Two Seconds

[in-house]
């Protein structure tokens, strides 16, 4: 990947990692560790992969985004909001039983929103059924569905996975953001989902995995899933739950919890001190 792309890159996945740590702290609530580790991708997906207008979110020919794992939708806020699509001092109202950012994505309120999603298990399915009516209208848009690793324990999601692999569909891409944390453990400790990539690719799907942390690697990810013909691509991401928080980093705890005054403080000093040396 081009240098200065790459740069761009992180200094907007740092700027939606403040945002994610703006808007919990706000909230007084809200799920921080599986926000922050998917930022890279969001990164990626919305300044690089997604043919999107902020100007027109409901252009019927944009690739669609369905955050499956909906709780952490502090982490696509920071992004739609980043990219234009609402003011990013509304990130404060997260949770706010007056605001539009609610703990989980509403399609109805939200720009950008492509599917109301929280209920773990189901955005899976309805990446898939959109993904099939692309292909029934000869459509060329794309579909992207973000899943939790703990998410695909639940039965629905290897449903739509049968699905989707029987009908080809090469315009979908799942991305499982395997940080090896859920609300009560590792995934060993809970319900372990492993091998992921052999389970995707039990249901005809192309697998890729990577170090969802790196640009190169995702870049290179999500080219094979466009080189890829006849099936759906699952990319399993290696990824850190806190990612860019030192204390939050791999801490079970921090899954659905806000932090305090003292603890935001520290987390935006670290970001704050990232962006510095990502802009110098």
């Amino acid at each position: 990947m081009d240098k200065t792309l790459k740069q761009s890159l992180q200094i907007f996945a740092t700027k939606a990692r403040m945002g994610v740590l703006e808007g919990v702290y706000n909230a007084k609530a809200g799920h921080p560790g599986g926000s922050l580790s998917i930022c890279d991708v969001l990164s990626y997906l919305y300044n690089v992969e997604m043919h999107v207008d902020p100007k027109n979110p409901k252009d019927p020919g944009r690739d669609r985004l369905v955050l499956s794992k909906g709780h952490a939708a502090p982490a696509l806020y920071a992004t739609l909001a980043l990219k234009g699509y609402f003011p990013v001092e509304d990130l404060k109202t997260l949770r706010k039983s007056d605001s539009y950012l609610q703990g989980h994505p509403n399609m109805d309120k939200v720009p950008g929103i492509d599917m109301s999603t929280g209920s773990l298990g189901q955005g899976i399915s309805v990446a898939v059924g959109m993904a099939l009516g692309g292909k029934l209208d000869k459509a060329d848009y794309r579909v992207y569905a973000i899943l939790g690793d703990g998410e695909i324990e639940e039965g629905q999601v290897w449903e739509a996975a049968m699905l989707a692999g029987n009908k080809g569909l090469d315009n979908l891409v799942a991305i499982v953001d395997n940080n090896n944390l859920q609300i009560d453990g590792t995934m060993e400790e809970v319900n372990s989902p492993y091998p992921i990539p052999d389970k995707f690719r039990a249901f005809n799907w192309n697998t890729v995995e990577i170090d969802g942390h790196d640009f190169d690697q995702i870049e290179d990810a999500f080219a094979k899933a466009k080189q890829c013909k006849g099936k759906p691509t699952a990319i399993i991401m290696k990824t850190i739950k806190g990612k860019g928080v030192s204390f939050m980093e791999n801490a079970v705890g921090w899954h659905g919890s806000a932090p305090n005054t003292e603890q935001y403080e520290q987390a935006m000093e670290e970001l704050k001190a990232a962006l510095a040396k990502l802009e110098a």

The Production Code warned that executions on film must be “treated within the careful limits of good taste,” yet the entire plot of Two Seconds takes place with Edward G. Robinson in the electric chair, reliving his hardly tasteful trajectory from construction worker to convicted murderer in the two seconds it takes him to die. “Certainly—both stylistically and thematically—a film noir long before that term was coined, and quite coincidentally a kind of foreshadowing of Robinson's later Scarlet Street....The ghoulish matter-of-factness of the warden, the zippy thirties dialogue and wisecracks (not too many of them, but they provide welcome relief), the nostalgic musical themes, and the overall surface power grab hold of one....Robinson himself becomes almost a parody of his screen image in his big, semi-mad scene, where he gestures, puffs at cigarettes, stares bug-eyed at the camera...and generally behaves for all the world like a Robinson imitator” (William K. Everson).

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